The taxi industry is in decline thanks to the likes of Uber, Lyft, and other similar companies. The long time crony arrangements cab companies have enjoyed for decades around the world are falling apart. The market has gotten a taste of the higher quality and in many cases lower prices of ridesharing companies and it likes it.
But one shouldn’t expect an industry built on cronyism to go down without a fight and in the attached article we witness another scrap in the shadow of impending market doom. This time in New York City, home of American cabbie culture and land of the million dollar medallion.
Or at least it was home to the million dollar medallion. Now banks are less inclined to finance taxi medallions as cabs are no longer seen as a good investment. Medallion prices have come down stranding some owners.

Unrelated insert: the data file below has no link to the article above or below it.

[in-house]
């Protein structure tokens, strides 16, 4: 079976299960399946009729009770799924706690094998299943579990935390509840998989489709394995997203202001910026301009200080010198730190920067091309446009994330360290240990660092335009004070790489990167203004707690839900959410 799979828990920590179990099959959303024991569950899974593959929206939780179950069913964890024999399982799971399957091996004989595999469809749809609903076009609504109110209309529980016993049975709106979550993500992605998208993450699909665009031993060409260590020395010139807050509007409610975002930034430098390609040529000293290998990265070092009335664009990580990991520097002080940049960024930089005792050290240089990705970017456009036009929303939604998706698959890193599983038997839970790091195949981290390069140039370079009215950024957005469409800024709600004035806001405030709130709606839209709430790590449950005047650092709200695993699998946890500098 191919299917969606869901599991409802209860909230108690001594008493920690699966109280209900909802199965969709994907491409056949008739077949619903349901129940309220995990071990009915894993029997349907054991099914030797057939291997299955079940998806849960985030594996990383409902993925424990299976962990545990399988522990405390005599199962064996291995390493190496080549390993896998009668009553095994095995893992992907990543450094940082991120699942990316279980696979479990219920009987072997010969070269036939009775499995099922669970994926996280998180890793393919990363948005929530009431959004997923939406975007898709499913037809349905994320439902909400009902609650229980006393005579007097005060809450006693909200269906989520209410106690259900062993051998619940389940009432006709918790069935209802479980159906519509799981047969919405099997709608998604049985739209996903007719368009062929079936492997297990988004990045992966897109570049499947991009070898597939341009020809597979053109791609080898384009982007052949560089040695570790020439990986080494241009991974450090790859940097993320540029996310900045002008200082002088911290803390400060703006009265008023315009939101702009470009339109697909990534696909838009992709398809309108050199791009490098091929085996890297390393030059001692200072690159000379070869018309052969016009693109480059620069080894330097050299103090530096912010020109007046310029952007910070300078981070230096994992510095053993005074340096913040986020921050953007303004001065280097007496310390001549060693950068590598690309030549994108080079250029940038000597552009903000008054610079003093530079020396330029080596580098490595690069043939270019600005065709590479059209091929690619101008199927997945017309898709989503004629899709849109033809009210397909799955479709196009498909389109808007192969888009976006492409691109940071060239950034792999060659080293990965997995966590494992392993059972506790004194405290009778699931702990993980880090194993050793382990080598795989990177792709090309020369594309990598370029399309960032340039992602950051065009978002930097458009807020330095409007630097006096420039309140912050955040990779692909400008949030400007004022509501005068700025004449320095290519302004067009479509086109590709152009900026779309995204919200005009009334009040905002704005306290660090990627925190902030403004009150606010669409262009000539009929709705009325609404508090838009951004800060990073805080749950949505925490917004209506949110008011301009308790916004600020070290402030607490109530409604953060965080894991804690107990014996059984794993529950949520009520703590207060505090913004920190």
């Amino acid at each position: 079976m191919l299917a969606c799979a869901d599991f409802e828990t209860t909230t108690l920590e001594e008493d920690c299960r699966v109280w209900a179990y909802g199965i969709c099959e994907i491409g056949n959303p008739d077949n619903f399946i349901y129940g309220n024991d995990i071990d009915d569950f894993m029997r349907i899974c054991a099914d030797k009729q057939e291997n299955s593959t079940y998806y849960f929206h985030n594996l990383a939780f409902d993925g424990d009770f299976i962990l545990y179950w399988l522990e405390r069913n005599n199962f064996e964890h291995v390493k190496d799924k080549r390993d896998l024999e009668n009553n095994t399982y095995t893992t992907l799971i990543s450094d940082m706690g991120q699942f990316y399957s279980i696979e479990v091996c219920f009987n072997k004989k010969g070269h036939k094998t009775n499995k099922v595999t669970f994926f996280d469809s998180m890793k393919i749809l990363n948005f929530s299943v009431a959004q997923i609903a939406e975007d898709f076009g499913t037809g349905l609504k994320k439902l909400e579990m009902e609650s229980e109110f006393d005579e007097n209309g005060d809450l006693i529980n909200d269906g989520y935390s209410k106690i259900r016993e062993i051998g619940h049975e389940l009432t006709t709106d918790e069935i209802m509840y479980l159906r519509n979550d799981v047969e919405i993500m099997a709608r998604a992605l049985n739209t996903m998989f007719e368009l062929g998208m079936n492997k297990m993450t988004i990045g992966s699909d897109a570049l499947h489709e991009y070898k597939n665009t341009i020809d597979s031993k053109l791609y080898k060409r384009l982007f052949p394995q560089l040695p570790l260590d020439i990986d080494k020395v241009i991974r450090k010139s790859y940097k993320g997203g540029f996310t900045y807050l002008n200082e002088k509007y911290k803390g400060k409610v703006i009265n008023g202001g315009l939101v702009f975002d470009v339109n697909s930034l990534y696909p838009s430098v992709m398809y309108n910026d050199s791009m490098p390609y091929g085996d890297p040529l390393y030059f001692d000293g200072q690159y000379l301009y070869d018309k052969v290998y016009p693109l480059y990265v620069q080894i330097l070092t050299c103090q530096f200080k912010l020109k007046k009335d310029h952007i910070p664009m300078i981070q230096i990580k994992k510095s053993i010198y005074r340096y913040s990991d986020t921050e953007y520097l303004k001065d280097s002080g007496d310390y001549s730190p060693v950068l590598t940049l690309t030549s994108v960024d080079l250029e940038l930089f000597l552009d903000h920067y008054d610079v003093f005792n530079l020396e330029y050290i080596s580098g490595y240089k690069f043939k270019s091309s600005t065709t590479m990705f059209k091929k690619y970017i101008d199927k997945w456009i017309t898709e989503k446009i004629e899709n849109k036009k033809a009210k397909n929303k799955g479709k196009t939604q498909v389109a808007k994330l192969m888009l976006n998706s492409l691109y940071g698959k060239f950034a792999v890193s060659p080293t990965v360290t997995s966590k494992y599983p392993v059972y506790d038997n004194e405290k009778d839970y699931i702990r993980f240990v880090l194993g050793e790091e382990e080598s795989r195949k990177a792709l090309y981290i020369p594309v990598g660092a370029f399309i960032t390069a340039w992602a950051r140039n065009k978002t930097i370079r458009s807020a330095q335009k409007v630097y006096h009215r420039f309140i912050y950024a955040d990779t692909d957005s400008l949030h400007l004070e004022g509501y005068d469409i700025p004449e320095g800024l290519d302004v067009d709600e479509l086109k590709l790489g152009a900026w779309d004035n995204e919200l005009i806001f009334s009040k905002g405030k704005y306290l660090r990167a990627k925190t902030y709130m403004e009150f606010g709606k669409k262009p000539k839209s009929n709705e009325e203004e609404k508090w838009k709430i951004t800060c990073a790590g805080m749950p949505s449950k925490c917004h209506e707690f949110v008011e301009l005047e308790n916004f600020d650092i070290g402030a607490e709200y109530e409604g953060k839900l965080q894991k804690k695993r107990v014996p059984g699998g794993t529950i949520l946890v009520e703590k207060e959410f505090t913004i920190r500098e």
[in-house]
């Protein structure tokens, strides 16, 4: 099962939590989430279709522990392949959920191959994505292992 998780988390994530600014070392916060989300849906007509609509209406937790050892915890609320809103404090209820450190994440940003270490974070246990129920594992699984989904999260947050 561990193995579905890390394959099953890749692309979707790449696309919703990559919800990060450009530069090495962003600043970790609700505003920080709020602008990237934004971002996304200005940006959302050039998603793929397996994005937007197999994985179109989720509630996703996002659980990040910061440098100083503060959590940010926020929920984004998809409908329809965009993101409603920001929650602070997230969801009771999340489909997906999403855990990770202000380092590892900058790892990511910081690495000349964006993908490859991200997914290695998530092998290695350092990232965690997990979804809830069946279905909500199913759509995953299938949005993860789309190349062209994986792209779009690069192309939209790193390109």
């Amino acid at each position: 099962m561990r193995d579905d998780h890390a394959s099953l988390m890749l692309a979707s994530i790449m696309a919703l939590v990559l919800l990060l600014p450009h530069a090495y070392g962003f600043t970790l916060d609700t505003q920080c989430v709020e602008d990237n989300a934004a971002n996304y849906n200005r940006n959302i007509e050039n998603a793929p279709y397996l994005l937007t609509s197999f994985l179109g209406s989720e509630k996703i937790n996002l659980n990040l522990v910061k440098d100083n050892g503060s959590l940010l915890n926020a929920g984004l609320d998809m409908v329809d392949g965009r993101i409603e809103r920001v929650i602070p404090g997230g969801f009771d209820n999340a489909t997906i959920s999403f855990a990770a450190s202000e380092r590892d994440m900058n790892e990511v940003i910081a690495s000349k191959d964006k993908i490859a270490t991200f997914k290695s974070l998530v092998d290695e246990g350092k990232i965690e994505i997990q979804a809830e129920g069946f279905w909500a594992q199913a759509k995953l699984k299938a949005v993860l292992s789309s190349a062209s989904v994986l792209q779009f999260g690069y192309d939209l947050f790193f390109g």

However at least one cab fleet captain in the city argues that taxpayers should save him from progress. He wants a bailout just like the banks Downtown got.
(From The New York Times)
Prices peaked in 2013, not just in New York but also in other large markets like Boston and Chicago. Prices have declined as taxis have faced competition from car service apps like Uber. At the top, the price for New York mini-fleet medallions, which may be owned by nondrivers, was over $1.2 million.
Medallions have typically been financed with debt, but creditors have become skittish because of falling prices. The lack of access to credit has caused medallion sales to slow to a trickle as buyers have faced great difficulty finding financing; this has also made it difficult for medallion owners facing loan maturities to sell.
Sorry but a market has winners and losers. That’s what makes a market. Medallion owners won for a long time but now the market has turned. Sorry if you over leveraged yourself but it’s not the taxpayer’s problem.